The all-important Wyoming State Fair released it’s new master plan a week ago, and we’ve been pouring over it trying to decipher real possibilities from pipe dreams. Master plans, especially government-funded ones, tend to ignore the real costs of doing a project – like the political realities of who has to pay for it – because the assumption is the government will somehow cough up the money to do whatever it is.
So at first glance, the $51 million price tag over 10 years to do what is recommended seems like another study-gone-wrong government exercise. But digging deeper, we saw some really valuable – and realistic – thoughts behind the shiny new this or that. Not only was the focus of the plan much more on “what do we need to make the fairgrounds more enticing and usable year-round,” but it tried to pinpoint areas where the market is dictating possible revenue opportunities.
Yes, that sounds a little too government-ease. But what it means is this: If this or that industry (such as equine uses or RV groups) are willing to pay for use of a facility, then making the place work for them will help bring them in and generate income. Then market to them so they know you exist. It’s simple business.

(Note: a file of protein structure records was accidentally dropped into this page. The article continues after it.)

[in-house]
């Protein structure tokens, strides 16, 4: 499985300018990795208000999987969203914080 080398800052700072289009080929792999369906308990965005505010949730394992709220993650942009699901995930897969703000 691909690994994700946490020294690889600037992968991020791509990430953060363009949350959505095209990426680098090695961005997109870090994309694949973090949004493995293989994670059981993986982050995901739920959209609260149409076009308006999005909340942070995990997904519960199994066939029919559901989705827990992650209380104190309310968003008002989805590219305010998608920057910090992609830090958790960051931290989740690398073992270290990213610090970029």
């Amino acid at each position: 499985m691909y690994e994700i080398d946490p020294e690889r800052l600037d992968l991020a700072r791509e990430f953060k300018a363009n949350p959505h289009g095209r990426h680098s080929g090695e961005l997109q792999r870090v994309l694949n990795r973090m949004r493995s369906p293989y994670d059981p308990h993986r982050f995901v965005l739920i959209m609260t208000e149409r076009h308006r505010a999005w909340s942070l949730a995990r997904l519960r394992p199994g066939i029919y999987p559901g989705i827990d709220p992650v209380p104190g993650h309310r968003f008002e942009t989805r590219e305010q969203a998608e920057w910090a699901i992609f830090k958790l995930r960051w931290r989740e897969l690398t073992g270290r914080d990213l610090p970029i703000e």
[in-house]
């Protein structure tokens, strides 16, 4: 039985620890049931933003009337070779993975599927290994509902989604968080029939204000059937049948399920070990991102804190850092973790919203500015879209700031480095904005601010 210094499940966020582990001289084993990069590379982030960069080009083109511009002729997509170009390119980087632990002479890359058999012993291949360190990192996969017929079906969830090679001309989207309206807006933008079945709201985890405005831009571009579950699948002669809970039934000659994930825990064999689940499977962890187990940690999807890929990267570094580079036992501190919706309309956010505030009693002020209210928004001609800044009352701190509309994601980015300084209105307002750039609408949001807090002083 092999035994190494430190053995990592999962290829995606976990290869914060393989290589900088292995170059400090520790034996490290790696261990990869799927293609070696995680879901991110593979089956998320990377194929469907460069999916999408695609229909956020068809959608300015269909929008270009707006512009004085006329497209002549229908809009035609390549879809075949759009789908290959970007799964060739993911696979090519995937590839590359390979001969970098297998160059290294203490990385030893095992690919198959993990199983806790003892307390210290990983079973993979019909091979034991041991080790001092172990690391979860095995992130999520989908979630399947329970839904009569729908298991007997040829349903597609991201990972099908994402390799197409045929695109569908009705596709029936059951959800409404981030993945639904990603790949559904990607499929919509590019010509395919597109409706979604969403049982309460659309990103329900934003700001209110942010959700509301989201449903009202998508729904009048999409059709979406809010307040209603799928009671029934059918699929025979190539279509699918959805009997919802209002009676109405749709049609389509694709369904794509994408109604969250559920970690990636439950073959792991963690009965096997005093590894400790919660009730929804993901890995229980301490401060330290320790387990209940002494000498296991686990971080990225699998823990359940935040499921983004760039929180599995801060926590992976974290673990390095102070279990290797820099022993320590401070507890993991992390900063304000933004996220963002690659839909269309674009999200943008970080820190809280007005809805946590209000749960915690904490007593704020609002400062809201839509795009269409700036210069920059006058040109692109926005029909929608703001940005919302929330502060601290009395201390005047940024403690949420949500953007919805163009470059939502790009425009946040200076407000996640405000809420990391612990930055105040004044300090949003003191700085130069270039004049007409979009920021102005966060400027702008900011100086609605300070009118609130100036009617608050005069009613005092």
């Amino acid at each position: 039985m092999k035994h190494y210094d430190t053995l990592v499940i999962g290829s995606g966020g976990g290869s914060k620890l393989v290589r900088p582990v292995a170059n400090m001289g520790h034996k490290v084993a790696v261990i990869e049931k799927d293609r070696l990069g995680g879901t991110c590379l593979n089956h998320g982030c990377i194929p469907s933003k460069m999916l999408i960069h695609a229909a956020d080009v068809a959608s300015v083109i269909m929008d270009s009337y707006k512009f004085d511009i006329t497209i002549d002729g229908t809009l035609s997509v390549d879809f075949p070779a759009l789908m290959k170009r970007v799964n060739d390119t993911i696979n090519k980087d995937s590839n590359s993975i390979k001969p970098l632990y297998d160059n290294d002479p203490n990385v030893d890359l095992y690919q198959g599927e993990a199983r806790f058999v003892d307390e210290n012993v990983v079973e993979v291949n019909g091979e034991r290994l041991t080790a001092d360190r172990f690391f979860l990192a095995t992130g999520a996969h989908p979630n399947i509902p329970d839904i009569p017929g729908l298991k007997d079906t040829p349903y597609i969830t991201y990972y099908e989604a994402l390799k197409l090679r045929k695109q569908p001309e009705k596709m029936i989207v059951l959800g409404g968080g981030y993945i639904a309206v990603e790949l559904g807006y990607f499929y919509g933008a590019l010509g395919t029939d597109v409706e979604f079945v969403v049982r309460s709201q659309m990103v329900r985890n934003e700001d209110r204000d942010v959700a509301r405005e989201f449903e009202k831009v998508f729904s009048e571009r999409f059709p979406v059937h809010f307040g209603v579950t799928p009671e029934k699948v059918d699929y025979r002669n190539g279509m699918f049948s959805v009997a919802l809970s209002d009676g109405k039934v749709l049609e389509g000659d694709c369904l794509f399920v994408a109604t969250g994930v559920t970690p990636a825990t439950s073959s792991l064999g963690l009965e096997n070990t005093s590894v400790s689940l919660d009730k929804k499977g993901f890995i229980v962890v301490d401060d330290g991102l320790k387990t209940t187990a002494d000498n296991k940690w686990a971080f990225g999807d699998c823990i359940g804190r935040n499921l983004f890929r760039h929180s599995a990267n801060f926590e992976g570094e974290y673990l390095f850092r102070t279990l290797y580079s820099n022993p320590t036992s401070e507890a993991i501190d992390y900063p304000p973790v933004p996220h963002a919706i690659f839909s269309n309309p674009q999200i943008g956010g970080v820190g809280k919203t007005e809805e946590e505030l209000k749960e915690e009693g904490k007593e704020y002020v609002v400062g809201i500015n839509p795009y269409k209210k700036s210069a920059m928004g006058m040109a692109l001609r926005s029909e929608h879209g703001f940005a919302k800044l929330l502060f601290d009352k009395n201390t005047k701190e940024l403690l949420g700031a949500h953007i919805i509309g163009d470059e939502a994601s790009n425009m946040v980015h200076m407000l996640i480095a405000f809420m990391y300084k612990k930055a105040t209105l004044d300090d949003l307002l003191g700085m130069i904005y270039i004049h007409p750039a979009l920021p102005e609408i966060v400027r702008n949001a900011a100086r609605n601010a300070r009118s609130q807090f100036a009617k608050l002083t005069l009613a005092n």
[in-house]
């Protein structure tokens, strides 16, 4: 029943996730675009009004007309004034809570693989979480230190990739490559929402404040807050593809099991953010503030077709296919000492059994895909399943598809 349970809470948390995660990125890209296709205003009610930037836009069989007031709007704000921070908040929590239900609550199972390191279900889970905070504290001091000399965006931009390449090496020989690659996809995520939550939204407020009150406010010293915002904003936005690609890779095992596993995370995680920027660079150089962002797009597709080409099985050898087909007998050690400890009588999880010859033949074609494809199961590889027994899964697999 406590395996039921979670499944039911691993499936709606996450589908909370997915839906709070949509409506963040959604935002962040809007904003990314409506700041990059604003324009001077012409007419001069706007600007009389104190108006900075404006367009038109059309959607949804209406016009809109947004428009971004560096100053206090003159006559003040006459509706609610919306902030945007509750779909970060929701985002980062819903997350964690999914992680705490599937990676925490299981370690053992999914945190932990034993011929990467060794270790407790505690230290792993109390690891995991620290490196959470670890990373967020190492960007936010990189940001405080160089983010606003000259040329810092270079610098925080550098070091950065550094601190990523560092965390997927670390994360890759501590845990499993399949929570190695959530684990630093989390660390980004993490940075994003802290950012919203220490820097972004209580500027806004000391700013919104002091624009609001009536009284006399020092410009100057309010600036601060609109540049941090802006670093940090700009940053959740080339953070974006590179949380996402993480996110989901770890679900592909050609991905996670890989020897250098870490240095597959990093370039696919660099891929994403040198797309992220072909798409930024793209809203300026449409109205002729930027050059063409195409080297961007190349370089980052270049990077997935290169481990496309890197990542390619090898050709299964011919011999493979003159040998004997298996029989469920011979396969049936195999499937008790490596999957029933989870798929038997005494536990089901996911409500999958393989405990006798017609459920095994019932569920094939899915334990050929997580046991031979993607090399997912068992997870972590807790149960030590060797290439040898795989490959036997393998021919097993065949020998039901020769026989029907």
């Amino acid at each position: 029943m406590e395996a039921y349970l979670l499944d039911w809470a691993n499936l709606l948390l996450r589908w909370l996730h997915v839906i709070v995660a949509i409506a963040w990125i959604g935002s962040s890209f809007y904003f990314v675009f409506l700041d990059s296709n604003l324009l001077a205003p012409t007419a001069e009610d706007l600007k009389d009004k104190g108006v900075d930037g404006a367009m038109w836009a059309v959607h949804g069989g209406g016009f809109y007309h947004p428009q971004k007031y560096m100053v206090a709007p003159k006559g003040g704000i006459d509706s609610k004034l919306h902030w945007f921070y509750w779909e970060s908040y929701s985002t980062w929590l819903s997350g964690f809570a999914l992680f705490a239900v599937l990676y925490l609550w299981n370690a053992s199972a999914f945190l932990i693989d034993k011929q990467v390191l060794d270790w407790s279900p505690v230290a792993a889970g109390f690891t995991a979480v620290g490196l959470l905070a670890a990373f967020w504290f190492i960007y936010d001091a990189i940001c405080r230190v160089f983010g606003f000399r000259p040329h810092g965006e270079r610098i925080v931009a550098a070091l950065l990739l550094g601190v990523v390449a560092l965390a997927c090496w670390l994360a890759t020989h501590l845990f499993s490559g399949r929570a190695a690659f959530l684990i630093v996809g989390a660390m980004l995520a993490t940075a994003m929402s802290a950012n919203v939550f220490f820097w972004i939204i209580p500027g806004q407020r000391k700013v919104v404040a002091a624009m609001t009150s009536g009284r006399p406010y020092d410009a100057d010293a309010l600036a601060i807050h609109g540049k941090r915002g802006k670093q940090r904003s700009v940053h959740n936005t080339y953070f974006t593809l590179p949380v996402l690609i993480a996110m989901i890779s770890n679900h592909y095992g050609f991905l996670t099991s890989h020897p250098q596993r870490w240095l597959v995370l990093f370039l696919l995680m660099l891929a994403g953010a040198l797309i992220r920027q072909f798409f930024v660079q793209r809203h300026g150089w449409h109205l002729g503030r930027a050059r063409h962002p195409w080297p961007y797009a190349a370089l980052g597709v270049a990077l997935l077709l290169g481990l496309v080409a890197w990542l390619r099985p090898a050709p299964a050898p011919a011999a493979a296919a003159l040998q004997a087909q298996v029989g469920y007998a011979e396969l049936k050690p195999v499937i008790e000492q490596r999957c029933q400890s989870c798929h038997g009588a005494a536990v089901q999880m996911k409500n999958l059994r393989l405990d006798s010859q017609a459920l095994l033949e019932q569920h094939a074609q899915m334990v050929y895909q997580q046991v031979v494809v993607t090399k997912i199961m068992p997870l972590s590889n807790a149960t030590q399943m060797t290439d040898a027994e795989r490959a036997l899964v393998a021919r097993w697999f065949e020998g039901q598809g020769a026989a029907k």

Granted, the last State Fair master plan in 2002 had a similar mission, and to a degree, it accomplished what it set out to do. New buildings, nicer grounds, cleaner facilities and more were a great first step. Then, the fair stumbled for a whole host of political, financial and government bureaucratic reasons. So much so that the end result was not increased revenue for fairgrounds usage but stagnant or falling attendance at the main event, the State Fair itself.
We cannot afford to stumble with the current master plan, and all signs are those in charge are forging ahead with no intention of tripping over those political rocks or getting all tangled up in that government red tape.
What’s different this time around?
Well, three specific things and numerous intangible ones intertwined. First, there’s a whole new feel and attitude at the upper echelons in the State Fair office. Director Courtny Conkle brings a fresh, youthful exuberance that is infectious, and she is driven to accomplish what she wants to get done. She wants to get this done.
The new and more independent Wyoming State Fair Board provides a great way to avoid red tape and glacially slow government decision-making. They have a vision, and they can push it with a singular focus that someone running an entire state agency cannot.
The third tangible piece is the ability and desire of most involved in the management of the fairgrounds to look outside the box. Take, for instance, the idea of having a private developer build a hotel on WSF property. That public-private partnership, while nothing new to governments across the country, would have been nearly unthinkable even a few years ago here.
Outside forces, including the “sky is falling” cries of some looming financial cliff for state government, could be stumbling blocks to ever seeing the full potential of the fairgrounds.
But, Conkle, the fair board and city/county leaders have already proven their willingness to do the hard work to make things happen. Let’s help them not stumble because we need the fair and fairgrounds operations year-round to be strong.